Ebola: Nigeria Must Create Legal Policy To Curb Stigmatization – Strategist

EbolaAn Economist and Communication Strategist, Dr. Olaniyi Ibidapo, says stigmatization is one of the effects of any outbreak of diseases which comes out of fear, misinformation or misrepresentation of situations.

Speaking on Channels Television’s Sunrise Daily, he stated that except Nigeria comes up with “a legal policy and awareness creation among the populace, stigmatization would be a serious problem in the future.”

With a background of having done extensive research in Communications strategies with a bias for Health communication, Ibidapo recommended “multidimensional, multifaceted approaches” in sensitizing the populace on the facts about the Ebola Virus.

He explained that this is based on the notion that “the more the approaches, the more the effect of realising the goal.

Most of these approaches are international templates that have not been adequately tested, so you cannot measure the effectiveness immediately. So you cannot rely on one approach,” he said.

Mass media, sensitization and training were among the approaches highlighted by Ibidapo but he noted that the community being involved remained an important feature in all the approaches.

He stated that the prevalence of the Ebola Virus Disease has been within the communities and “whatever the implementations you’re going to take on this Ebola outbreak, communities have to be involved.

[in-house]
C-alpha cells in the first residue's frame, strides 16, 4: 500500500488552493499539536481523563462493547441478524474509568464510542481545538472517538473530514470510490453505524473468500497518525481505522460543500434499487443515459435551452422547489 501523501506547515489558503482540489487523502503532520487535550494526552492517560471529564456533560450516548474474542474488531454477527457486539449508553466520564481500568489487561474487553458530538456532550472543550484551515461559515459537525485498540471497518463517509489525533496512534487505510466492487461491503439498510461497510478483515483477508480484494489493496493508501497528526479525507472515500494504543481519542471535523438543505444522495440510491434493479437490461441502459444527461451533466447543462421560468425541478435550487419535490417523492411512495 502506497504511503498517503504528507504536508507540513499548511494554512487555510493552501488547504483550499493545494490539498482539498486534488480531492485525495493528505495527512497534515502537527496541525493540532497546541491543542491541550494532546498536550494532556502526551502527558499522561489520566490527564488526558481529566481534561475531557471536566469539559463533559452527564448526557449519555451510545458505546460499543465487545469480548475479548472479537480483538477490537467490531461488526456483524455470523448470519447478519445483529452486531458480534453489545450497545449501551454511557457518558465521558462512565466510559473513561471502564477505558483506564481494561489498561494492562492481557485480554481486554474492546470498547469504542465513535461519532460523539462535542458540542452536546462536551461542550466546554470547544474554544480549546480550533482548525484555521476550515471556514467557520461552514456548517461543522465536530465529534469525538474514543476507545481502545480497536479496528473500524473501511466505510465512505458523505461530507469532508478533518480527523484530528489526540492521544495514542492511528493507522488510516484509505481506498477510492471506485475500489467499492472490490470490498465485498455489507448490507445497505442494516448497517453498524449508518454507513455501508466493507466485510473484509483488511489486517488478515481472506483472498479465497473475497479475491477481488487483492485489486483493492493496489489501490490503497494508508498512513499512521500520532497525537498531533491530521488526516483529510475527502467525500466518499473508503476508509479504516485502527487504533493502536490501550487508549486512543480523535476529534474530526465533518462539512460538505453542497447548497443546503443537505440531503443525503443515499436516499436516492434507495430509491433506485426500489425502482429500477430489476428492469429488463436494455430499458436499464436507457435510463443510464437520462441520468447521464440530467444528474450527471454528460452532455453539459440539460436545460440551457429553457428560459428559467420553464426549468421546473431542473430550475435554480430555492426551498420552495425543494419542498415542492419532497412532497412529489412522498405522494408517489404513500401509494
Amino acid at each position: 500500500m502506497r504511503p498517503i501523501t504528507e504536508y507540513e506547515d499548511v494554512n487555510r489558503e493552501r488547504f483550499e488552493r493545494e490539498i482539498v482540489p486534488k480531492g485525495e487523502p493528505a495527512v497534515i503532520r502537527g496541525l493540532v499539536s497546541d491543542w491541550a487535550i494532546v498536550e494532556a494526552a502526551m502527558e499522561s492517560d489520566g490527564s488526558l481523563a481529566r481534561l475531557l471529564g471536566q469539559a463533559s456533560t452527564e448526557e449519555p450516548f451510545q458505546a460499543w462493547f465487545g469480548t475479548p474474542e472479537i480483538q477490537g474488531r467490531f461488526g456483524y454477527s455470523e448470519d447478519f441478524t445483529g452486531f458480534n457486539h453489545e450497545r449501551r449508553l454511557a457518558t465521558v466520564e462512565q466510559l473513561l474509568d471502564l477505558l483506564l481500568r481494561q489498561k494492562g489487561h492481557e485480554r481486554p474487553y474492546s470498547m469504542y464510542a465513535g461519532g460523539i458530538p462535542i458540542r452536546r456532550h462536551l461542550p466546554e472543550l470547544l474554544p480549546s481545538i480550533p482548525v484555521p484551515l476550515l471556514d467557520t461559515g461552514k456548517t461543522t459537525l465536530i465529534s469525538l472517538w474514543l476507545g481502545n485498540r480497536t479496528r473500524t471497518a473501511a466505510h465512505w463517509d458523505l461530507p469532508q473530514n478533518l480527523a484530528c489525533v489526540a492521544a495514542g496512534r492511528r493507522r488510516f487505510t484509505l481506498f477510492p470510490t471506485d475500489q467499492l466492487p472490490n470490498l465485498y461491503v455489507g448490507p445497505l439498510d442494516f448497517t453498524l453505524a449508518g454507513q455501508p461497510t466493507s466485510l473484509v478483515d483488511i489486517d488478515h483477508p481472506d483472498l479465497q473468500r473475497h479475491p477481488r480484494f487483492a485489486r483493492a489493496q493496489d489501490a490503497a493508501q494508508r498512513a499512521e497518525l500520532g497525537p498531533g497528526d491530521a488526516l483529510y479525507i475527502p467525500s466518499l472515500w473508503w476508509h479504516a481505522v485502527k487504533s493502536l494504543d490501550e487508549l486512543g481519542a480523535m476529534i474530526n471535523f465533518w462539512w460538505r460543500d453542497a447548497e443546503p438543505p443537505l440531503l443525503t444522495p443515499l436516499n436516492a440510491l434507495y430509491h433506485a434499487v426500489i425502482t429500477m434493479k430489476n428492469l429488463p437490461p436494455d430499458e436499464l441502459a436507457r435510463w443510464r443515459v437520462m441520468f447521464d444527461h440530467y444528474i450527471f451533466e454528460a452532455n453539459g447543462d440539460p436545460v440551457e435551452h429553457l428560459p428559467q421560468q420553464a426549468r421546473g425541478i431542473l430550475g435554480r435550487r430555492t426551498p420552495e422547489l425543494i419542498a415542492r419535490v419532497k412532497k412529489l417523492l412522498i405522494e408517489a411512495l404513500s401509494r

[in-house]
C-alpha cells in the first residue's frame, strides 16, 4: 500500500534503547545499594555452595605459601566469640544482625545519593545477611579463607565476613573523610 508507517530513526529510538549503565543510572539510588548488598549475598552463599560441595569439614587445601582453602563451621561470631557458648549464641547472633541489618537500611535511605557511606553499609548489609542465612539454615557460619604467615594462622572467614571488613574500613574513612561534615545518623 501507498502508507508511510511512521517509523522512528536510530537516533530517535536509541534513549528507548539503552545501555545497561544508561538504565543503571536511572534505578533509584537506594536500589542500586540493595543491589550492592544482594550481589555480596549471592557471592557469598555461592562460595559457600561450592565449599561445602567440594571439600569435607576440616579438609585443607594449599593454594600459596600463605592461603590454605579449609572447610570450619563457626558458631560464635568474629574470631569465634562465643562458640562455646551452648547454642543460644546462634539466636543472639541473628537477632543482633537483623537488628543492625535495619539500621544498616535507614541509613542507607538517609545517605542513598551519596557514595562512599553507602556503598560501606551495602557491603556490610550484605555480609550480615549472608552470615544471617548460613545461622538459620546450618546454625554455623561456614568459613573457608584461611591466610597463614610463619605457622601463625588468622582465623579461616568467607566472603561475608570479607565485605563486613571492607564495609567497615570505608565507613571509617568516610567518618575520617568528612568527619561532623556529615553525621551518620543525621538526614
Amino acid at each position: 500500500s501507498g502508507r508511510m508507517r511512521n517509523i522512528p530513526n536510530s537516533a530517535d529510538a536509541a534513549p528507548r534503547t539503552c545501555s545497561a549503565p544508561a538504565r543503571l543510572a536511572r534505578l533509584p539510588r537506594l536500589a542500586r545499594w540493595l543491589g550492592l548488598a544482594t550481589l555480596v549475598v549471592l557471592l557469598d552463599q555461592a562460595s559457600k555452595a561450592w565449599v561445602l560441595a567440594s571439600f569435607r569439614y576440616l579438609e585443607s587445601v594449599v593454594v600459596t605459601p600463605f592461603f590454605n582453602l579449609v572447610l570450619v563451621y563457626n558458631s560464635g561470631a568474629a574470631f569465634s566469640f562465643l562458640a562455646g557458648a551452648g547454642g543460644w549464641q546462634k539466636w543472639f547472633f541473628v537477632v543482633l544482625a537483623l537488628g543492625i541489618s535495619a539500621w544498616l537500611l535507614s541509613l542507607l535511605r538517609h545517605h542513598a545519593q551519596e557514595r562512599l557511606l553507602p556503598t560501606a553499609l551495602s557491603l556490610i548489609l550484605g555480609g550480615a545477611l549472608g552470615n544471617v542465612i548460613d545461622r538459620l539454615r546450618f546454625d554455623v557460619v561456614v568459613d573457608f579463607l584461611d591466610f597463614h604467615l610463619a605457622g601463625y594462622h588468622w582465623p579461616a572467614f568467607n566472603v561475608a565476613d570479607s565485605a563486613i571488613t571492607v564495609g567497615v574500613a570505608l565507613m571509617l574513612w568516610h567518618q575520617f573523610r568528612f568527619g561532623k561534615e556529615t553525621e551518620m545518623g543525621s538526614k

When I mean communities, it has to be the religious organisations, the MDAs, the NGOs, the individuals and the corporate bodies. This is the big opportunity for the corporate bodies in Nigeria to take advantage of, because Ebola is everybody’s business now.”

Speaking further on the issue of Ebola stigmatization, Dr. Ibidapo stated that Nigeria would need to improve its health infrastructure as this would help the country.

However, he noted, “Ebola victims need to come out and let people know they are still alive. That is why policy implication has to start because when Government backs it up with a law – Ebola health policy – this will help us in identifying and recognizing that we could curb Ebola spread.”

While he appreciated the Nigerian culture, which he says is communal and does not necessarily encourage the idea of victims coming out, he maintained that an upgrade of Nigeria’s health infrastructure would help build some confidence.

He also highlighted the level illiteracy in Nigeria as another challenge. “The population is huge, a lot of people are educated but are they really informed?”

The Consultant refused to blame citizens for the discriminative attitude towards Ebola survivors as he admitted that indeed fear was responsible for this, but “with information we will understand that once it is cured, it is cured.”

He made reference to a Channels Television report which featured an Ebola survivor who has suffered stigmatization.

As we have seen, he is healthy, he is hale and he is active. The society needs to support him, the Government needs to back him up in terms of establishing a policy, making it a law and making sure that they prosecute any offender.

It is an offence to infringe on the other person’s human rights – rights of association and right to work. It is a serious offence within our system here.”

He called for support for the survivors of the EVD, with emphasis on the need for everybody to be involved.

Health Minister Seeks Military’s Help In Finding Cure To Ebola

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Nigeria’s Health Minister, Prof. Onyebuchi Chukwu

The Minister of Health, Prof Onyebuchi Chukwu, has called for collaboration across board to combat the challenges posed by the Ebola virus.